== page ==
Closed Casket by Sophie Hannah
Bestselling author Sophie Hannah attempts to capture Agatha Christie’s masterful storytelling in Closed Casket, but Christie was an author who cannot be replicated.
Closed Casket takes place at Lady Athelinda Playford’s estate in Clonakilty, County Cork, Ireland. Lady Playford invites her family, her staff and two detectives, including the eminent Hercule Poirot, for a mysterious reason. Once she makes her big announcement, one of the guests is killed and it’s up to Poirot and Inspector Edward Catchpool of Scotland Yard to solve the mystery.
The premise of Closed Casket is very much like an Agatha Christie novel. The characters spend nearly the entire time in and around Lady Playford’s home, so their movements are mapped and timed by the detectives. The location, itself, is reminiscent of a Christie book, which usually takes place in a quiet English village or at the estate of someone well-to-do. And, like Christie books, the servants play an important role in solving the mystery.
But the similarities between Hannah’s writing and Christie’s ends with the premise and the kind of characters involved in the plot. Although her attempt to emulate Christie’s writing is evident, the tone of her prose and her characterizations are off the mark.
Agatha Christie’s style of writing is rather spare. She lays out puzzle pieces in a very matter-of-fact way, with little embellishment on descriptions or insights. She leaves the colorful writing for her characters’ dialog, effectively creating unique voices for each one, which goes a long way toward giving each a unique personality.
Hannah’s writing, however, doesn’t quite achieve the clinical prose of Christie. Nor does she have the talent to create distinctive characters that don’t come off like caricatures. Some of the characters are too unique, in fact. Their dialog is so cartoonish that Hannah seems to be mocking Christie, rather than paying homage to her. One character in particular, Lady Playford’s son, is nearly one-dimensional because he’s reduced to ridiculous exclamations only.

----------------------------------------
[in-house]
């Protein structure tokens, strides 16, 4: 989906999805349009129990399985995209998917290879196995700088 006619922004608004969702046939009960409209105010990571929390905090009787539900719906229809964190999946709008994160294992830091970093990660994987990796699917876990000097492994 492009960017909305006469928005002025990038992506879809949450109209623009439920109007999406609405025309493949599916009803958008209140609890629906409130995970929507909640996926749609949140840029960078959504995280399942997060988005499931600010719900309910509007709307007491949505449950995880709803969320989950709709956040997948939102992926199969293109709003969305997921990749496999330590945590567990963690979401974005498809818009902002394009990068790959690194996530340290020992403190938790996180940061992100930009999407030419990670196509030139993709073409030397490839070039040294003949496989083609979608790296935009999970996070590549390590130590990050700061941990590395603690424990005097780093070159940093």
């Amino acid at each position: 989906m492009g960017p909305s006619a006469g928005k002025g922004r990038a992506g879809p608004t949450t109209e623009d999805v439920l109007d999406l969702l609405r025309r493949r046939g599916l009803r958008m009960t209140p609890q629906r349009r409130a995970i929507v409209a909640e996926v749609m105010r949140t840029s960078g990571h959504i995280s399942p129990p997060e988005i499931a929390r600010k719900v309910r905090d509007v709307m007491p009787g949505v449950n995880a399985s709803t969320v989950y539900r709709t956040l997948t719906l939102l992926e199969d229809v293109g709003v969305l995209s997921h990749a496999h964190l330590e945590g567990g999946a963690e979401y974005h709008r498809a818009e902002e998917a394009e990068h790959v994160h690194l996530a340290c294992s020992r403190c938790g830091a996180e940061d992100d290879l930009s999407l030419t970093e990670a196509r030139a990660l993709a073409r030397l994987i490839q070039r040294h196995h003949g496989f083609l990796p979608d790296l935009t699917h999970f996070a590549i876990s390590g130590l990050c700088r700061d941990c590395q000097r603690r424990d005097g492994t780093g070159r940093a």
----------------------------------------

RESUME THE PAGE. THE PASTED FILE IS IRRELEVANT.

The mystery is somewhat intriguing, with as many red herrings as Christie would have employed. Like most of Christie’s mysteries, everyone except the detectives could easily have been the killer. And like Christie’s mysteries, bits of information are kept back or misinterpreted in order to keep the killer’s identity secret until the end. Christie, however, is adept at hiding secrets in plain sight, which gives the reader every opportunity to figure out who the killer is if she just looks at the facts the right way. Hannah, on the other hand, relies on simply having characters keep secrets, so that the reader can’t guess the killer based on the information available.
Hannah also has a few exposition dumps that come off like bogs one has to slog through to get back to the story at hand. I would have liked to have seen the characters’ back stories woven into the mystery, rather than unspooling in one long interview with each.
The end was somewhat unfulfilling, as well. The killer’s identification was almost an aside. Plus, once the killer was fingered, the consequences were as insignificant as the identification.
Overall, I was happily surprised to find out there was more to the mystery than meets the eye. Like a good Christie book, the characters had more going on than they initially let on. I was unsatisfied, however, with how the story was told, and the silly nature of the characters.